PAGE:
A couple of months ago, I posted about Grant Morrison’s version of Wonder Woman and how it kind of tried to be feminist but wasn’t. I’ve posted quite a bit about feminist themes in other books, too, but I’d like to make “Is This Feminist?” a regular thing, and I’m starting with some more Wonder Woman — the Wonder Woman by George Perez Omnibus Vol. 1 I reviewed earlier this week for Classics Club. I loved it for the art and excellent writing, but it’s also a much more nuanced treatment of feminism despite not using the word.
In this origin story — the 1986 reboot that kicked off the modern era of Wonder Woman — the Amazons are a project of several female goddesses to help bring peace to the world. They have something of a special connection to Gaea, and next to the active goddesses, but worship the whole Greek pantheon. Humans, particularly the patriarchal system, are far too influenced by a slightly war-mad Ares. What’s really interesting, and only mentioned once or twice, is that the Amazons are made from the souls of human women who were killed by men. Gaea held onto their souls and the other goddesses make Amazons out of them. Diana was Hippolyte’s unborn daughter, upon whom the goddesses (and Hermes) bestow gifts. I talked in that Classics Club post about how the Amazons are a race of warriors trying to achieve peace, and Diana’s origin plays into that — she comes from what we must assume is a horrible background, but she hasn’t seen those things herself. The goddesses want her to be someone new.
I also mentioned how interesting the pantheon is here, how believable the gods are. The female goddesses tend to have the most personal significance for the Amazons, but they interact with all of them. The series does a fantastic job of just having a lot of women, as villains and allies and supporting characters, without it ever feeling like it’s some weird universe that only contains women or that a female superhero HAS to only fight female villains. Steve Trevor, Ares, Hermes, Heracles, and various other men just have entirely natural parts among a cast of mostly women. And while the Amazons aren’t openly queer, it’s very strongly suggested that they are. George Perez, who did the plotting and art and quite a bit of the writing, includes several references to love between Amazons, a panel where Diana and her human mentor/friend/DEFINITELY GIRLFRIEND are “hugging” but drawn to look way more like they’re kissing, a reference to Sappho and an Amazon city on Lesbos, and an openly gay human character late in the omnibus.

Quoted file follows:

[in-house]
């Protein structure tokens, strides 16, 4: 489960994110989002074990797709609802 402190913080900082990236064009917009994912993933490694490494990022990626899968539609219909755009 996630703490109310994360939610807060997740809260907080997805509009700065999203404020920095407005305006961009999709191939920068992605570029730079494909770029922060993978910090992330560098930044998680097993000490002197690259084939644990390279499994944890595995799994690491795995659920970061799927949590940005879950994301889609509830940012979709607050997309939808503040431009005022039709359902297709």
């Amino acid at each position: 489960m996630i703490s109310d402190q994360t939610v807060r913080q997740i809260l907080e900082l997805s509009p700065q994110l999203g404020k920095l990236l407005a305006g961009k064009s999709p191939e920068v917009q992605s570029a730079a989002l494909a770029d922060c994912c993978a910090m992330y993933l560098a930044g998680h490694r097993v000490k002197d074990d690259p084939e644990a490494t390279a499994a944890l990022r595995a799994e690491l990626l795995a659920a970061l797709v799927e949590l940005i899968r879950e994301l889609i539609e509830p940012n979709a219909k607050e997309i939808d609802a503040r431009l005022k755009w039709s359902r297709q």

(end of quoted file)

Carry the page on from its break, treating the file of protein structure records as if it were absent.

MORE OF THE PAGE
One of the more cringeworthy elements of many Wonder Woman origins is how Diana reacts to seeing Steve Trevor for the first time. Often she seems to fall madly in love with him just because he’s a man and he’s there. In this version, she reacts to seeing a man for the first time, but it’s more of a casual curiosity and she notes he resembles the male gods she’s already seen. The Amazons also have, sensibly, a healing island where men are allowed. His presence is a concern, and they have an open debate about whether men should be allowed on Themyscira later on, but no one loses her mind over the sheer fact that a man exists. Steve and Diana do have a special connection, but of all things, it turns out to be plot-related! Instead Diana starts having feelings for Superman, but it doesn’t work out for ideological reasons, and Steve ends up with Etta Candy! Etta is also fabulous, she’s an Air Force lieutenant and more committed to it than Steve, she totes a gun, and she has a realistically-handled mini-arc touching on body image and Wonder Woman as an unrealistic ideal (both physically and philosophically).
Finally, I should warn you that rape and rapeyness are also recurring themes, although nothing graphic happens. The Amazons’ backstory in the first issue or two includes all of them being tricked, taken prisoner, and raped by Heracles’ men. The ensuing bloodbath when Hippolyte breaks them free is another central event in their narrative, splitting Hippolyte and her sister who doesn’t see a thing wrong with mass revenge. The whole sequence and aftermath get a little squicky because it’s sort of a “lesson” that teaches the Amazons they strayed from the path laid down by Gaea. But it also functions as a really important “we’ve been goddamn abused” backstory that makes the Amazons more realistic and relevant. The Amazons are an attempt at a feminist empowerment story, NOT a feminist utopia.
Midway through the book, there’s also a storyline in which Zeus decides these Amazons are worthwhile after all, so he’s gonna go have sex with them, as one might expect from Zeus. I have mixed feelings about this plot… I like that it exists, and the Amazons have to address it. They have to deal with being devoted to “gods” who are sometimes reprehensible. There’s a romance thing between Hippolyte and Heracles, though. In the context of the book he shows that he’s learned, and Hippolyte wouldn’t get involved if he didn’t demonstrate new respect for her, but in real life JUST NO. Still, the main part of the story between Diana and Zeus is good. Diana ain’t havin’ it, and when she’s conflicted, it’s not in front of him.
George Perez’ Wonder Woman isn’t “pro-feminist” in the sense of explaining or advocating for feminism, it just is feminist by treating its characters with respect. Perez creates varied, layered women with agency all throughout the book. In the end, it’s more feminist and more queer than Morrison’s queer feminist version. Read this, not that!